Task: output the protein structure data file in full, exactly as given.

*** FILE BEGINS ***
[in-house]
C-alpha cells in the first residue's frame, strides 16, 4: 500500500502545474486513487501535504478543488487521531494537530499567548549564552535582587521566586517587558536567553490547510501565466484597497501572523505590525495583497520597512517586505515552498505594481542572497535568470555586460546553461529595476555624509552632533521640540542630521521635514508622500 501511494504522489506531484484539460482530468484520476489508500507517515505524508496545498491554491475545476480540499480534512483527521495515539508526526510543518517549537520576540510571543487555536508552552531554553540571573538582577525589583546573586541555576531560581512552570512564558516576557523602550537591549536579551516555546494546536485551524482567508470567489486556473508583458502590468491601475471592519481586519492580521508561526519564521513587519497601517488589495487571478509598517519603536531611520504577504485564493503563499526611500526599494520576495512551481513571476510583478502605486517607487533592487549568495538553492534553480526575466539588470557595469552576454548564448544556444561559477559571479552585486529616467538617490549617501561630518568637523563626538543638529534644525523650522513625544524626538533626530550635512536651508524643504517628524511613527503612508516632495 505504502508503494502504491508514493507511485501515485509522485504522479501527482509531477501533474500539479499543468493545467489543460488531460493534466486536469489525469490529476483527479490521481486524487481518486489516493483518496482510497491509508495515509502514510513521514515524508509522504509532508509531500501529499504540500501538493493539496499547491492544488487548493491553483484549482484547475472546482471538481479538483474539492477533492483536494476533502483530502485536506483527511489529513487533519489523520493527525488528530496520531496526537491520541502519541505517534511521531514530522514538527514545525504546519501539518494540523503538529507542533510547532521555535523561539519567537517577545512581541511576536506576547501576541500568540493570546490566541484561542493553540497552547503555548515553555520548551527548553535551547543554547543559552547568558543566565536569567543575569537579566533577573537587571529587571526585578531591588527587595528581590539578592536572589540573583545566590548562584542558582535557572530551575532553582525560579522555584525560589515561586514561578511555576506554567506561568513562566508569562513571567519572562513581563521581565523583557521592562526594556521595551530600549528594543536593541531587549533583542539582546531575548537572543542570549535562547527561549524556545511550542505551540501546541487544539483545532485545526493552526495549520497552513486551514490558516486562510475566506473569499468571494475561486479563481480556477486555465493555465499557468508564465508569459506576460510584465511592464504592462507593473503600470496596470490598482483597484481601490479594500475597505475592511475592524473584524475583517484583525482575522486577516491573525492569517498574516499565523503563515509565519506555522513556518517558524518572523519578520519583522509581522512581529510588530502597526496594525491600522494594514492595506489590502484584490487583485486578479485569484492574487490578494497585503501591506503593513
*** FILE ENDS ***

[in-house]
C-alpha cells in the first residue's frame, strides 16, 4: 500500500502545474486513487501535504478543488487521531494537530499567548549564552535582587521566586517587558536567553490547510501565466484597497501572523505590525495583497520597512517586505515552498505594481542572497535568470555586460546553461529595476555624509552632533521640540542630521521635514508622500 501511494504522489506531484484539460482530468484520476489508500507517515505524508496545498491554491475545476480540499480534512483527521495515539508526526510543518517549537520576540510571543487555536508552552531554553540571573538582577525589583546573586541555576531560581512552570512564558516576557523602550537591549536579551516555546494546536485551524482567508470567489486556473508583458502590468491601475471592519481586519492580521508561526519564521513587519497601517488589495487571478509598517519603536531611520504577504485564493503563499526611500526599494520576495512551481513571476510583478502605486517607487533592487549568495538553492534553480526575466539588470557595469552576454548564448544556444561559477559571479552585486529616467538617490549617501561630518568637523563626538543638529534644525523650522513625544524626538533626530550635512536651508524643504517628524511613527503612508516632495 505504502508503494502504491508514493507511485501515485509522485504522479501527482509531477501533474500539479499543468493545467489543460488531460493534466486536469489525469490529476483527479490521481486524487481518486489516493483518496482510497491509508495515509502514510513521514515524508509522504509532508509531500501529499504540500501538493493539496499547491492544488487548493491553483484549482484547475472546482471538481479538483474539492477533492483536494476533502483530502485536506483527511489529513487533519489523520493527525488528530496520531496526537491520541502519541505517534511521531514530522514538527514545525504546519501539518494540523503538529507542533510547532521555535523561539519567537517577545512581541511576536506576547501576541500568540493570546490566541484561542493553540497552547503555548515553555520548551527548553535551547543554547543559552547568558543566565536569567543575569537579566533577573537587571529587571526585578531591588527587595528581590539578592536572589540573583545566590548562584542558582535557572530551575532553582525560579522555584525560589515561586514561578511555576506554567506561568513562566508569562513571567519572562513581563521581565523583557521592562526594556521595551530600549528594543536593541531587549533583542539582546531575548537572543542570549535562547527561549524556545511550542505551540501546541487544539483545532485545526493552526495549520497552513486551514490558516486562510475566506473569499468571494475561486479563481480556477486555465493555465499557468508564465508569459506576460510584465511592464504592462507593473503600470496596470490598482483597484481601490479594500475597505475592511475592524473584524475583517484583525482575522486577516491573525492569517498574516499565523503563515509565519506555522513556518517558524518572523519578520519583522509581522512581529510588530502597526496594525491600522494594514492595506489590502484584490487583485486578479485569484492574487490578494497585503501591506503593513